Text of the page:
"Love them enough, and they’ll give you everything.”
The immortal Words given to Amanda Palmer as she passed a million dollars for the first time on Kickstarter. Amanda has made headlines for her ability to generate income via crowd-funding. The idea that asking fans to contribute a small amount, either as a one-time payment for a purpose, or a recurring patronage, has revolutionised the music industry. These Platforms not only serve to give artists a way of generating income, but provide fans with a truly wonderful experience. I don’t see those I patron as artists. They are my friends and we communicate regularly. I feel like I have a say in their art, and we share mutual love and respect. I contacted all these friends, as well as others who have crowd-funded releases, and asked them to share their experiences.
I spoke to Fifi Rong, Brittany Mcquinn, Kirbanu, Ben Mitchell, Hellena Micy and Alyse Black asking each to simply share their reasons for using the resource, and the gains they had received both artistically and emotionally. I was curious as to the motivation behind joining patreon.com or funding an album; no two stories are the same. Some chose to appeal to fans directly for funds as a means of gaining artistic freedom, to take the power back from the establishment. Some sought to discover the fans who really cared and connect with them. Others were more desperate, Alyse needed an alternative means of selling her music, as a breakdown was immanent as she zealously toured, leaving her young family behind. Hellena had moved from Greece to London to further her musical career, and after five years of working hateful jobs and doing music on the side, she opened her Patreon as a last resort, being prepared to give up and return home should this fail. She smiles about this now, as fortunately the move paid off, otherwise her career may have never blossomed.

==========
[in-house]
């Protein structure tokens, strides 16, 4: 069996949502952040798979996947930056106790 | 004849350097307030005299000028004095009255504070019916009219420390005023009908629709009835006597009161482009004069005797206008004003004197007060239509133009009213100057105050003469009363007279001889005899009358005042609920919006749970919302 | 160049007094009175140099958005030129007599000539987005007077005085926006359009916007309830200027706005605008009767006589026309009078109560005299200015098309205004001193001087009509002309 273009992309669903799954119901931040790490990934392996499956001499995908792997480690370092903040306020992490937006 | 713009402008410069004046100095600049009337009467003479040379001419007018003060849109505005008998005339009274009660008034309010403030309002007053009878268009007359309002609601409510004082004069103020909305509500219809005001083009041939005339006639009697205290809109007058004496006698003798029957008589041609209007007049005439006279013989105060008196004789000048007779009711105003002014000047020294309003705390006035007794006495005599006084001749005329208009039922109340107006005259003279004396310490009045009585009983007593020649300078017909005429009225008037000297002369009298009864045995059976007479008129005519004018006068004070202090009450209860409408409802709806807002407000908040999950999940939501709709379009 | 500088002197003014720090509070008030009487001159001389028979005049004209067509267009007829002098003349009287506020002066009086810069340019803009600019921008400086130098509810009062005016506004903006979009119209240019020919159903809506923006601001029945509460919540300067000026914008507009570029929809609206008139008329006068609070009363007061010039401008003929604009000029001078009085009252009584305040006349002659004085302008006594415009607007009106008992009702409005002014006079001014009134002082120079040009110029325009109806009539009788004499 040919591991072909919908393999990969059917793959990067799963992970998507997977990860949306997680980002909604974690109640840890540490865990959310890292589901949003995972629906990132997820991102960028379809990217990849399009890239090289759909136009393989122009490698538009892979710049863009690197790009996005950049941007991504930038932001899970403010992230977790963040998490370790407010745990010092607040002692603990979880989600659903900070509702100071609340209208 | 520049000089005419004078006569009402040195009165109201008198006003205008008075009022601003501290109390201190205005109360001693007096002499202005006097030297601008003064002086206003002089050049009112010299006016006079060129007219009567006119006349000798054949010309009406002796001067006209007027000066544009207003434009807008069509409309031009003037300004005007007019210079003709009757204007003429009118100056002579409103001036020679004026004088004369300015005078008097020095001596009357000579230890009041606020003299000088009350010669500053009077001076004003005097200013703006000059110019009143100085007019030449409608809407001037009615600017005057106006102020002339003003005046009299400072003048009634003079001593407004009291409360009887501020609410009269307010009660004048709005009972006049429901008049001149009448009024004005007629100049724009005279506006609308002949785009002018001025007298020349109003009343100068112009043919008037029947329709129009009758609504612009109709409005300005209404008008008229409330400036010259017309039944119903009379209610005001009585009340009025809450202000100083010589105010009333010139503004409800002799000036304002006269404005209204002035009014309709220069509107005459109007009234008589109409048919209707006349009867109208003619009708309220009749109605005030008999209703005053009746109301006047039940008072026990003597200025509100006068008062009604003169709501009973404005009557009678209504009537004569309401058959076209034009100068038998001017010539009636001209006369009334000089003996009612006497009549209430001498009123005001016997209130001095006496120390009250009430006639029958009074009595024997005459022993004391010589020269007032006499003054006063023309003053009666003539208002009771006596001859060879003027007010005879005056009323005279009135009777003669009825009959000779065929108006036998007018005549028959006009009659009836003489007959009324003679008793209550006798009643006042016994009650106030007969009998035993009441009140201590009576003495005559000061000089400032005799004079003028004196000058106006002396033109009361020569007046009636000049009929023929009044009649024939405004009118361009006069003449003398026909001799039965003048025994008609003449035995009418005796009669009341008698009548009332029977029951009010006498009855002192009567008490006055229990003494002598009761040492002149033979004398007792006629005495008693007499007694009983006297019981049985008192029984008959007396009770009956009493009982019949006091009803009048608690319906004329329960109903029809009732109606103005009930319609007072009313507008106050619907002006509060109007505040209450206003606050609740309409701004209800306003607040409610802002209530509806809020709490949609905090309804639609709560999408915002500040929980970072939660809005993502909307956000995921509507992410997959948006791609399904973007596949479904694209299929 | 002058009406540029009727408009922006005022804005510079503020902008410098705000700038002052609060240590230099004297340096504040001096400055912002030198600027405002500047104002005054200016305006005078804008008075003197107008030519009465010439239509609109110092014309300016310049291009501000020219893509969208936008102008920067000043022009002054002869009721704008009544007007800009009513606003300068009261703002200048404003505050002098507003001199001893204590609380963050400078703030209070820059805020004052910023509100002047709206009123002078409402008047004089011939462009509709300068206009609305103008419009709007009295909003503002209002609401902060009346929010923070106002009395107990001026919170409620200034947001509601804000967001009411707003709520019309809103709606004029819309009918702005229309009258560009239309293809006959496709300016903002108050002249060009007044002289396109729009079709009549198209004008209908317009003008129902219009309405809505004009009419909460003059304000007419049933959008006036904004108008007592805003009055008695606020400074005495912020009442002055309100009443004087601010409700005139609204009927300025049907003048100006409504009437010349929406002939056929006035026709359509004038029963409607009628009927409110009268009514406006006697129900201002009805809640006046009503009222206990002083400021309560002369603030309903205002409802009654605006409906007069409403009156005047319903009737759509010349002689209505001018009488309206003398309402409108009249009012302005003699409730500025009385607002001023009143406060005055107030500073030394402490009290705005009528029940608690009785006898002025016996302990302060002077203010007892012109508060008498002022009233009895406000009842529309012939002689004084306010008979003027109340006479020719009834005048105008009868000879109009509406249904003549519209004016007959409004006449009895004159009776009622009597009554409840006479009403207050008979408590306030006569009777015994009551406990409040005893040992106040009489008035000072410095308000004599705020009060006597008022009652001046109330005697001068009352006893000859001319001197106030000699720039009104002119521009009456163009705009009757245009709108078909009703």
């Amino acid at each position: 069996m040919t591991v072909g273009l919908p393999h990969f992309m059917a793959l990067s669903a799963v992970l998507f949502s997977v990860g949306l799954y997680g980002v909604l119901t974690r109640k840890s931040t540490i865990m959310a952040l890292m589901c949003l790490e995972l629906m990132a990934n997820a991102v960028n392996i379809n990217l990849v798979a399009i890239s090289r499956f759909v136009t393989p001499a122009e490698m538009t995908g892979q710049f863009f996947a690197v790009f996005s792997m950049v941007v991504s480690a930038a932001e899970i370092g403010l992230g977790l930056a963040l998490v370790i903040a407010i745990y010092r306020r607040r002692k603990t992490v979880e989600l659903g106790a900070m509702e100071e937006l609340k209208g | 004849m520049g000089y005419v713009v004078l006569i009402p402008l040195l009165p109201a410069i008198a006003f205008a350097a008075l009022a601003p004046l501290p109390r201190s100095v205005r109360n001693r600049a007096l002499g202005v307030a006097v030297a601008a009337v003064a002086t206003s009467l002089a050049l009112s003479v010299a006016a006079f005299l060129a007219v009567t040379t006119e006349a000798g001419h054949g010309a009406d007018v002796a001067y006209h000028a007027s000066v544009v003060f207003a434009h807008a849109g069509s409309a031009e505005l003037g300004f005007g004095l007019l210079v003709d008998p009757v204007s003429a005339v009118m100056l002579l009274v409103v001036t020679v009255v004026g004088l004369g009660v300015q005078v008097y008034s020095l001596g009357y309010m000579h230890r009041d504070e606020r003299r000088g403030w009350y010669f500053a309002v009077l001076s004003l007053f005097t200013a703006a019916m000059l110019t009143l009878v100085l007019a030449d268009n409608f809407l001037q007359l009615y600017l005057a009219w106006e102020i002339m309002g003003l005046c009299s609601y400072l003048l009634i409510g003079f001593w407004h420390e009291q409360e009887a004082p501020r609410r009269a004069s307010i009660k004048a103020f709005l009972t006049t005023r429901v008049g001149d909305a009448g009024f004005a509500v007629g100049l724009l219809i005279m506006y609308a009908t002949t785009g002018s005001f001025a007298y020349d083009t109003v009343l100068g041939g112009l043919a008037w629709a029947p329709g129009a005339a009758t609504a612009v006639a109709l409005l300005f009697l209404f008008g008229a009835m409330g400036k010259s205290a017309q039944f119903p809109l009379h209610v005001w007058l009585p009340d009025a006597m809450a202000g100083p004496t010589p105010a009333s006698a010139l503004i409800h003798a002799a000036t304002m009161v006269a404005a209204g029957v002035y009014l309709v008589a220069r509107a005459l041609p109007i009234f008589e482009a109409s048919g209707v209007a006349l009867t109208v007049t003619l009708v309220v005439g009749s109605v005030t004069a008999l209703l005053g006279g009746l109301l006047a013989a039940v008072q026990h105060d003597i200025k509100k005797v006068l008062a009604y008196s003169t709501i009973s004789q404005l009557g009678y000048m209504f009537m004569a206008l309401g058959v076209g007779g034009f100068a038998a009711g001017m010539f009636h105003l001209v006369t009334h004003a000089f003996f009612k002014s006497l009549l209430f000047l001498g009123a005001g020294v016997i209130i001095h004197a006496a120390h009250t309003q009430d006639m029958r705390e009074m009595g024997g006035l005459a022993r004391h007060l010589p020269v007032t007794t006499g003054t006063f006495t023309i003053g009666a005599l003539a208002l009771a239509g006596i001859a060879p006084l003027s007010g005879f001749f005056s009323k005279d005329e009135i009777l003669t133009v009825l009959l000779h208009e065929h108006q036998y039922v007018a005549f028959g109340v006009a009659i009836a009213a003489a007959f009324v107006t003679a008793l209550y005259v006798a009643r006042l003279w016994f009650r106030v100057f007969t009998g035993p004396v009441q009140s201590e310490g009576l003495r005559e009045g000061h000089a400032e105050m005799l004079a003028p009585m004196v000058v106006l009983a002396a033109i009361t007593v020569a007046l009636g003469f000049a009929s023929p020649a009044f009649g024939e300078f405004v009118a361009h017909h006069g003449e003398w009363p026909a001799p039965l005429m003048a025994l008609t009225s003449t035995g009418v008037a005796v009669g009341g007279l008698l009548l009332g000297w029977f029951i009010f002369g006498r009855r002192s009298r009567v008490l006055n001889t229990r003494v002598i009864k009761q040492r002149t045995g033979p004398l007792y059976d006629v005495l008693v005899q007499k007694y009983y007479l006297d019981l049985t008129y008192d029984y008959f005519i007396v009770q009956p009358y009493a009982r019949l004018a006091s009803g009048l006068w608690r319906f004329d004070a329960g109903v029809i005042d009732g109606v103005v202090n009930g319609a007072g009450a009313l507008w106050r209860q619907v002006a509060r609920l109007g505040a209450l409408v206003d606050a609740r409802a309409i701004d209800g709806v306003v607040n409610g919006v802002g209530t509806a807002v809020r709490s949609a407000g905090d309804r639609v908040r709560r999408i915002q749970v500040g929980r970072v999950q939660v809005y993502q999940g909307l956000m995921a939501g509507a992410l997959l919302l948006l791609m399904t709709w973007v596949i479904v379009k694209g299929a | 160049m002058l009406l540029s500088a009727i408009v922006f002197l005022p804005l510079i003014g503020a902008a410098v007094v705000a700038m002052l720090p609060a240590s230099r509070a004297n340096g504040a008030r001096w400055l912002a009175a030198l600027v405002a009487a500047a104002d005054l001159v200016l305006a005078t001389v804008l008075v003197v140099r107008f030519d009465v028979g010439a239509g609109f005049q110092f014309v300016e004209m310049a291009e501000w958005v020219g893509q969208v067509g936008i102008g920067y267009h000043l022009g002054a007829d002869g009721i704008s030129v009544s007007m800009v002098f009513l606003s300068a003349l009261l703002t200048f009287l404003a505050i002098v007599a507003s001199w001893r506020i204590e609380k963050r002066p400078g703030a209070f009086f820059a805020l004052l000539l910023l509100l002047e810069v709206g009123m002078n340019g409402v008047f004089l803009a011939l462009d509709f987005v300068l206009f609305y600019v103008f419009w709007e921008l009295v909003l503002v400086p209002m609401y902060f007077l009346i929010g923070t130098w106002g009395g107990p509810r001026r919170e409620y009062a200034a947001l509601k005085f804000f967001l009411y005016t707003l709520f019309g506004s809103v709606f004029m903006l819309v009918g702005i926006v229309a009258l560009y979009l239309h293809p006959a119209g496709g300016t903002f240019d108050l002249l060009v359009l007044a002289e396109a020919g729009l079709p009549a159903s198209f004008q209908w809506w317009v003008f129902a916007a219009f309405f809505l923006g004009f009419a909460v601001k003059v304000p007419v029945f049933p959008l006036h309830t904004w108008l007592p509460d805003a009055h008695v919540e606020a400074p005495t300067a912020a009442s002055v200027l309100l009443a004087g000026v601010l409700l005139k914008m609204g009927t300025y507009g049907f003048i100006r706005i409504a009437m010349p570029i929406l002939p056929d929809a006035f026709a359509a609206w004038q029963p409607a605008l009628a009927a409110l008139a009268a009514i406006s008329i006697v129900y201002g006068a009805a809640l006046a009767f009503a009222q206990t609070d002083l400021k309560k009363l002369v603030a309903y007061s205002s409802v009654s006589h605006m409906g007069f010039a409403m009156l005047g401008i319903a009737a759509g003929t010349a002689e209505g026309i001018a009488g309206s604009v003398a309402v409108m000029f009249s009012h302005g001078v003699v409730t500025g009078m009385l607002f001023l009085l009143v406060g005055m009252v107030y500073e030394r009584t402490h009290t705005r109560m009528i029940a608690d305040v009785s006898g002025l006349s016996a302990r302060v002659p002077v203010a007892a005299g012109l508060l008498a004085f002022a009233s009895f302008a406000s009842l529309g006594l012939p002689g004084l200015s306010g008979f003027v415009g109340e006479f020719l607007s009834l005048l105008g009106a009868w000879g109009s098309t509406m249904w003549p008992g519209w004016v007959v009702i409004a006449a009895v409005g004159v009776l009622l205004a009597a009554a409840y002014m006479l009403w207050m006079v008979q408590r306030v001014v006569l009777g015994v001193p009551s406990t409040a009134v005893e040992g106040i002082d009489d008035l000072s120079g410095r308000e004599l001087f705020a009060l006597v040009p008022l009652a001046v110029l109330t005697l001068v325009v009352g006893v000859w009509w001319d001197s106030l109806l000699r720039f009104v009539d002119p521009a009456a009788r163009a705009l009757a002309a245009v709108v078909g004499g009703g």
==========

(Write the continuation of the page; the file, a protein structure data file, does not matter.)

It's 5AM here in Australia, but its an early autumn evening in Europe. Australian born Kirbanu speaks to the crowd in a small hall in Germany, seamlessly bilingual. I lay in bed, attending the gig in pyjamas as it is streamed. This is the future, and she’s going to get in ahead of the crowd. She feels that fans are tired of big music, and not having a true connection with the artist who they love. She sends me a voice note from the dressing room afterwards, the bubbly adrenaline of the performance still present. She believes that reaching the individual fan is the way of the future, and will be far more gratifying to both artist and supporter.
The pressure is being removed from artists, our giving is paying for their peace of mind, for their